By Katherine Rausch
Wednesday, April 20, 2011
Female automotive engineers recently talked about the nationwide launch this summer of the Chevrolet Volt, the first mass-produced electric car by General Motors. The event was designed to focus on women's interest in engineering.
The goal for the Volt team was to make an electric car with wide-range capability. Although the Volt can use gas, Gross says it is an electric car first.
She says 78 percent of drivers travel less than 40 miles a day. The Volt can travel for 25 to 50 miles on electricity alone depending on conditions.
For the next 340 more miles, the car uses electric and gasoline power, making the four-seater appropriate for a small family, said Pam Fletcher, chief engineer for Volt and Plug-In Hybrid Propulsion Systems.
The car takes up to 10 hours to charge and requires a three-pronged, 120-volt outlet, which can be found in most homes. There is a button to lower the charge to avoid fuse blowouts. A 240-volt charger, which comes with installation costs, can reduce charging time to four hours.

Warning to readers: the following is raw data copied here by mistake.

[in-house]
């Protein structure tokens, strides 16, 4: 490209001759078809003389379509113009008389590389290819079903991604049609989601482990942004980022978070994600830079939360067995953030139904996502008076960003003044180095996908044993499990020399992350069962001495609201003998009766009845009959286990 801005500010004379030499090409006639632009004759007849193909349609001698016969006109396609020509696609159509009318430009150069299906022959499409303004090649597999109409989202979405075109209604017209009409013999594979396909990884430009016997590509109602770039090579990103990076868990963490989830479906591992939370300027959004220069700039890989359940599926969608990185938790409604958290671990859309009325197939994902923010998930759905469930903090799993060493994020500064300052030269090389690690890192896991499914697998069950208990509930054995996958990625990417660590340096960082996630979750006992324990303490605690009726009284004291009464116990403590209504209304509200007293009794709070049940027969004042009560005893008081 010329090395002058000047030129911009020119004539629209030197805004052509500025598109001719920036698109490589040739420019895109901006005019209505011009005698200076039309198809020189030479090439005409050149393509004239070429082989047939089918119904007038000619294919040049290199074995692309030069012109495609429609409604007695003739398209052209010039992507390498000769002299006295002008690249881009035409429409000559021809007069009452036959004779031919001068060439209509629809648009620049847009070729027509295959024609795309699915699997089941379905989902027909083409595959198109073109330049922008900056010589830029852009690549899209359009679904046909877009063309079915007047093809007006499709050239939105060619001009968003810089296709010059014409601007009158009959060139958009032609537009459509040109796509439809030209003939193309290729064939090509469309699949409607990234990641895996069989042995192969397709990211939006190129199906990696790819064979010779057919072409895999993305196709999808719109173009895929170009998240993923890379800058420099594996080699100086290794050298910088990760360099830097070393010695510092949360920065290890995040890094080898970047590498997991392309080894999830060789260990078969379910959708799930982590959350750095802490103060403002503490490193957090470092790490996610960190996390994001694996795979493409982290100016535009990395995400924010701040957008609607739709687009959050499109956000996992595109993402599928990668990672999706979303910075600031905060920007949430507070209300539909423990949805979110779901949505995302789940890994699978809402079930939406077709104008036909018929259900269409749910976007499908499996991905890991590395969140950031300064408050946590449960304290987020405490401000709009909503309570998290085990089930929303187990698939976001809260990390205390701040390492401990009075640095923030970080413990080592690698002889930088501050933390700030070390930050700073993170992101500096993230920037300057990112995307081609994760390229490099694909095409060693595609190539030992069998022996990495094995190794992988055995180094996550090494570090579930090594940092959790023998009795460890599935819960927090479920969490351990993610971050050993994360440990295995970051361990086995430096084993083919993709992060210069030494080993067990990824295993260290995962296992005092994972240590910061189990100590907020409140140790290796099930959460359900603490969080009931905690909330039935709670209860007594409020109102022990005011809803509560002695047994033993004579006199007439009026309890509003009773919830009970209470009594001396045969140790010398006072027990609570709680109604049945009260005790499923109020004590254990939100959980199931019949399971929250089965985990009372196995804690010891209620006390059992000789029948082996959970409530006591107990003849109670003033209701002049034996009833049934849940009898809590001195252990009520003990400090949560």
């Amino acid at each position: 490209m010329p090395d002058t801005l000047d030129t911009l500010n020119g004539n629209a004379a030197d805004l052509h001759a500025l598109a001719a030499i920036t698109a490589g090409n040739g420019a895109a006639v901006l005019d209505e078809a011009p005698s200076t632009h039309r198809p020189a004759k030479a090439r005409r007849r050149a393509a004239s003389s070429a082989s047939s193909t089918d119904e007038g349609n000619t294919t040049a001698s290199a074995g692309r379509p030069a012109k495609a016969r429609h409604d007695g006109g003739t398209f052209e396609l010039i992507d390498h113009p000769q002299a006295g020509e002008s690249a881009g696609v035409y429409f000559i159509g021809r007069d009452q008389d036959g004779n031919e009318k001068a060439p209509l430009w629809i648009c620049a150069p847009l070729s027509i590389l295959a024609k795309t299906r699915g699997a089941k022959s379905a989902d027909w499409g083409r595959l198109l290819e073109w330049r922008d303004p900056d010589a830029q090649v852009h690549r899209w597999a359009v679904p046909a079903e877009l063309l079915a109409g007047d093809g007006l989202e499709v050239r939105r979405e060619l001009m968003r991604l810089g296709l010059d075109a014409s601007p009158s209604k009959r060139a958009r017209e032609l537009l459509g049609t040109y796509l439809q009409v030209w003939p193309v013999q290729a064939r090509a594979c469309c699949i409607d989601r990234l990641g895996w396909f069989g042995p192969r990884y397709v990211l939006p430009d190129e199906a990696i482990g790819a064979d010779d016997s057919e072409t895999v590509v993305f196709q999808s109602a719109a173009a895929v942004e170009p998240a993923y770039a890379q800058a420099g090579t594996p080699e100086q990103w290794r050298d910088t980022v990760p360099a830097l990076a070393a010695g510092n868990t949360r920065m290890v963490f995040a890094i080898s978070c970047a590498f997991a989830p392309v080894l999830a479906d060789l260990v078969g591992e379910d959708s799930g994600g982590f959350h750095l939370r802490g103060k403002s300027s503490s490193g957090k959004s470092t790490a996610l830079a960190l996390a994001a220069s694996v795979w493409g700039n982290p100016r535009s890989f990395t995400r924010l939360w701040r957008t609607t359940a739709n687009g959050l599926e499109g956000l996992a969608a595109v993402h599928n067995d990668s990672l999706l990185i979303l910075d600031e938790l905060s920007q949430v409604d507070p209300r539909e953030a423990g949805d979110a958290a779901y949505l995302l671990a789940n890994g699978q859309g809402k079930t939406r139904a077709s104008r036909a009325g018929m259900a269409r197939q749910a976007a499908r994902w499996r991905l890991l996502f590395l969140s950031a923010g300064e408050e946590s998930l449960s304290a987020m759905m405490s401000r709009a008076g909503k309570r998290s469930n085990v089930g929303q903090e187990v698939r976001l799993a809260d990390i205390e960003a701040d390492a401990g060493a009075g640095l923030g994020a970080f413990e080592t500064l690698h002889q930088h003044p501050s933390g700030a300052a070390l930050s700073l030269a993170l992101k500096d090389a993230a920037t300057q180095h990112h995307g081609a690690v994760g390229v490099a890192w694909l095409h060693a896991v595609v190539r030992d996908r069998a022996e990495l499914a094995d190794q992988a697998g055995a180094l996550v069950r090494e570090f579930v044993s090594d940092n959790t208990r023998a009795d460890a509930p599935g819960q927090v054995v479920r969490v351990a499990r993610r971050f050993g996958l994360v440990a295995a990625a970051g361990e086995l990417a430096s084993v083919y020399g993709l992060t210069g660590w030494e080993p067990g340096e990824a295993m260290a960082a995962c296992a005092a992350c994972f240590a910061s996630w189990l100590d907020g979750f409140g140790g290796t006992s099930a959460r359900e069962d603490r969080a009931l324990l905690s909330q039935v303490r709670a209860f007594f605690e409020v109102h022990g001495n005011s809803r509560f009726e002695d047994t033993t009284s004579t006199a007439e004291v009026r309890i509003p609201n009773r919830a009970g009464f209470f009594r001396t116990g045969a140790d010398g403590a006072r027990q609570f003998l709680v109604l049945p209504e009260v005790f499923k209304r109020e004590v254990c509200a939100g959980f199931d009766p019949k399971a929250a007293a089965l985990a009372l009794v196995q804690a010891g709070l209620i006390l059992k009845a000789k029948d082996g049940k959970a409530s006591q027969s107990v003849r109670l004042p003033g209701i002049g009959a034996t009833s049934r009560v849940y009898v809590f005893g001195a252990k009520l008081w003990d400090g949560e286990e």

Gross said that General Motors found that 50 percent of cars are parked at home or at work. Based on this, Gross is working to make chargers accessible at home first and then work locations.
The Volt team is also trying to make the car more accessible to apartment residents, who may not have a place to charge the vehicle.
The Web chat was presented as a chance to discuss women's interest in engineering, but the majority of the questions were about the car itself and its operation.
But one participant did describe herself as a female General Motors automotive technician interested in becoming an engineer.
"I just wanted to say that I very much appreciate you all taking the time to talk to us all about the Volt," wrote a woman identified as Tiffany Rose on the Web-hosting page for comments. "And your experience as professional women in the field. It has been an inspiring experience!"
"Tiffany, thanks for your note," Quigley responded. "We all encourage you to continue your formal education for an engineering degree. You've already got the hands-on experience with your current job. All the best in your future endeavors."
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Katherine Rausch is an editorial intern at Women's eNews and a freelance writer with a degree in journalism.
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National Science Foundation Statistics:
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